The crossover operation 160 and the mutation operation 170 is highly stochastic under certain constraints and a defined set of probabilities optimized for model building, which produces reproduction operations that can be used to generate the output set 130, or at least a portion thereof, from the input set 120. In a particular aspect, the genetic algorithm 110 utilizes intra-species reproduction but not inter-species reproduction in generating the output set 130. Including intra-species reproduction and excluding inter-species reproduction may be based on the assumption that because they share more genetic traits, the models of a species are more likely to cooperate and will therefore more quickly converge on a sufficiently accurate neural network. In some examples, inter-species reproduction may be used in addition to or instead of intra-species reproduction to generate the output set 130. Crossover and mutation are further described with reference to FIG. 6.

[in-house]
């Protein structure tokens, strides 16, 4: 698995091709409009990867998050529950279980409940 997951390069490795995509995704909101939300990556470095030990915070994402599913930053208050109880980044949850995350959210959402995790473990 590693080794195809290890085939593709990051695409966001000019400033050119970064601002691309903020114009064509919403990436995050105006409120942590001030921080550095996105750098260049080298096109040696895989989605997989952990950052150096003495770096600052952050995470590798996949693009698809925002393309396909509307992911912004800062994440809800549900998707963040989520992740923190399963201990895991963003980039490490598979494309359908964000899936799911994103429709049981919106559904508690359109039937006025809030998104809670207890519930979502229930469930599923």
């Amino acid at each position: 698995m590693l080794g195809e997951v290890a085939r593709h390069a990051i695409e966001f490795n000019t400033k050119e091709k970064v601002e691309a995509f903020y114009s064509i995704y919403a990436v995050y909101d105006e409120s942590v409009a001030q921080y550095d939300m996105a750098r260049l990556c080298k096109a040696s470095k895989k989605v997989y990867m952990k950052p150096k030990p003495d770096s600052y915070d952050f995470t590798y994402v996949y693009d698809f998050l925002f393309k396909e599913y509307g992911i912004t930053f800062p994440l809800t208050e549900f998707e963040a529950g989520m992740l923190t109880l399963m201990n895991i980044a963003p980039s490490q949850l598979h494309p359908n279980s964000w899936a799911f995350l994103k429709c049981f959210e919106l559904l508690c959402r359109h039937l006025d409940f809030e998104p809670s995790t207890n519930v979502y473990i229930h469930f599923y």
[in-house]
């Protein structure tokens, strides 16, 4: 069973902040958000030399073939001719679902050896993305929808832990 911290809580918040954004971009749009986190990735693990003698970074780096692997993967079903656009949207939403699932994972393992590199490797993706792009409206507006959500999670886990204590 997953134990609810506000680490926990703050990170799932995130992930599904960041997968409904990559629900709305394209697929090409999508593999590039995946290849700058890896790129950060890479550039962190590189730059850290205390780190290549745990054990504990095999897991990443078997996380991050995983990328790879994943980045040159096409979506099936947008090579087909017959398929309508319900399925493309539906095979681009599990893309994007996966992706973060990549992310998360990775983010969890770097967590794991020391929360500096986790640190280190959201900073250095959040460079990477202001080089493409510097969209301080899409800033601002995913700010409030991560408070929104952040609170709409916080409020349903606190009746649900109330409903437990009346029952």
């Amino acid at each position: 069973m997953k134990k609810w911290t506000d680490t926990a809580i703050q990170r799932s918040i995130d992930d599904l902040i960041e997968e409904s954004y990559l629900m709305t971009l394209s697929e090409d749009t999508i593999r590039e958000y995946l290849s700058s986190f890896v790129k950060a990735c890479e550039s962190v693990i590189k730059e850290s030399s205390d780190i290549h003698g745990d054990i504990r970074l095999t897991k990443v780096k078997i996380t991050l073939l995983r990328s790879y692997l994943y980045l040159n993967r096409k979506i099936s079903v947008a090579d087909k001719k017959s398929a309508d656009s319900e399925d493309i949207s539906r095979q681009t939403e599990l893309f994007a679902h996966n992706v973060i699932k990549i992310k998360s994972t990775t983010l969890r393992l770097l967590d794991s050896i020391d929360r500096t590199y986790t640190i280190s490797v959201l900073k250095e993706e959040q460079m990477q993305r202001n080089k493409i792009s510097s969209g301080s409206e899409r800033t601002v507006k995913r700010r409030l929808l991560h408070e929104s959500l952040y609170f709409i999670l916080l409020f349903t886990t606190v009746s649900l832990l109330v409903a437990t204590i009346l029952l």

Left alone and given time to execute enough epochs, the genetic algorithm 110 may be capable of generating a model (and by extension, a neural network) that meets desired accuracy requirements. However, because genetic algorithms utilize randomized selection, it may be overly time-consuming for a genetic algorithm to arrive at an acceptable neural network. In accordance with the present disclosure, to “help” the genetic algorithm 110 arrive at a solution faster, a model may occasionally be sent from the genetic algorithm 110 to the backpropagation trainer 180 for training. This model is referred to herein as a trainable model 122. In particular, the trainable model 122 may be based on crossing over and/or mutating the fittest models of the input set 120, as further described with reference to FIG. 5. Thus, the trainable model 122 may not merely be a genetically “trained” file produced by the genetic algorithm 110. Rather, the trainable model 122 may represent an advancement with respect to the fittest models of the input set 120.